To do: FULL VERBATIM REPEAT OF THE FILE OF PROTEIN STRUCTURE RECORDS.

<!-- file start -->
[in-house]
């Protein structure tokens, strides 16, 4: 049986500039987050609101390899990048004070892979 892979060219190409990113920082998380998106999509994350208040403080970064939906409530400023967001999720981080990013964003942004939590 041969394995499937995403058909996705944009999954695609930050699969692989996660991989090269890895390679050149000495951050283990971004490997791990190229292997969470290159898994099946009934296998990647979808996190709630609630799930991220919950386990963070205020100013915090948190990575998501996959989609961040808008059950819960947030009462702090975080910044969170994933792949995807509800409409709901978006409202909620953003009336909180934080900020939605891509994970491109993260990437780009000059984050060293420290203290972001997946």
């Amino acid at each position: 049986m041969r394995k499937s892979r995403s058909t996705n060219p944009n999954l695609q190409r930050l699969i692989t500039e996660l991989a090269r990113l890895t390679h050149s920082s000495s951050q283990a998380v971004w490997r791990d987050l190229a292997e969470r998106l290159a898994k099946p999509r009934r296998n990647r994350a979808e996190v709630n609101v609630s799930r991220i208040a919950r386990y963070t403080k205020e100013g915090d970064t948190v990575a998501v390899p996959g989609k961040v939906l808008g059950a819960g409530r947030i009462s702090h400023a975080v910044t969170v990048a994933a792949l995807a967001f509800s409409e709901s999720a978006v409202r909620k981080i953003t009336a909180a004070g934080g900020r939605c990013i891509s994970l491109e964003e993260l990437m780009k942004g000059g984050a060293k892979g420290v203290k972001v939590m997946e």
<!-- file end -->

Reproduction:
[in-house]
């Protein structure tokens, strides 16, 4: 049986500039987050609101390899990048004070892979 892979060219190409990113920082998380998106999509994350208040403080970064939906409530400023967001999720981080990013964003942004939590 041969394995499937995403058909996705944009999954695609930050699969692989996660991989090269890895390679050149000495951050283990971004490997791990190229292997969470290159898994099946009934296998990647979808996190709630609630799930991220919950386990963070205020100013915090948190990575998501996959989609961040808008059950819960947030009462702090975080910044969170994933792949995807509800409409709901978006409202909620953003009336909180934080900020939605891509994970491109993260990437780009000059984050060293420290203290972001997946």
């Amino acid at each position: 049986m041969r394995k499937s892979r995403s058909t996705n060219p944009n999954l695609q190409r930050l699969i692989t500039e996660l991989a090269r990113l890895t390679h050149s920082s000495s951050q283990a998380v971004w490997r791990d987050l190229a292997e969470r998106l290159a898994k099946p999509r009934r296998n990647r994350a979808e996190v709630n609101v609630s799930r991220i208040a919950r386990y963070t403080k205020e100013g915090d970064t948190v990575a998501v390899p996959g989609k961040v939906l808008g059950a819960g409530r947030i009462s702090h400023a975080v910044t969170v990048a994933a792949l995807a967001f509800s409409e709901s999720a978006v409202r909620k981080i953003t009336a909180a004070g934080g900020r939605c990013i891509s994970l491109e964003e993260l990437m780009k942004g000059g984050a060293k892979g420290v203290k972001v939590m997946e």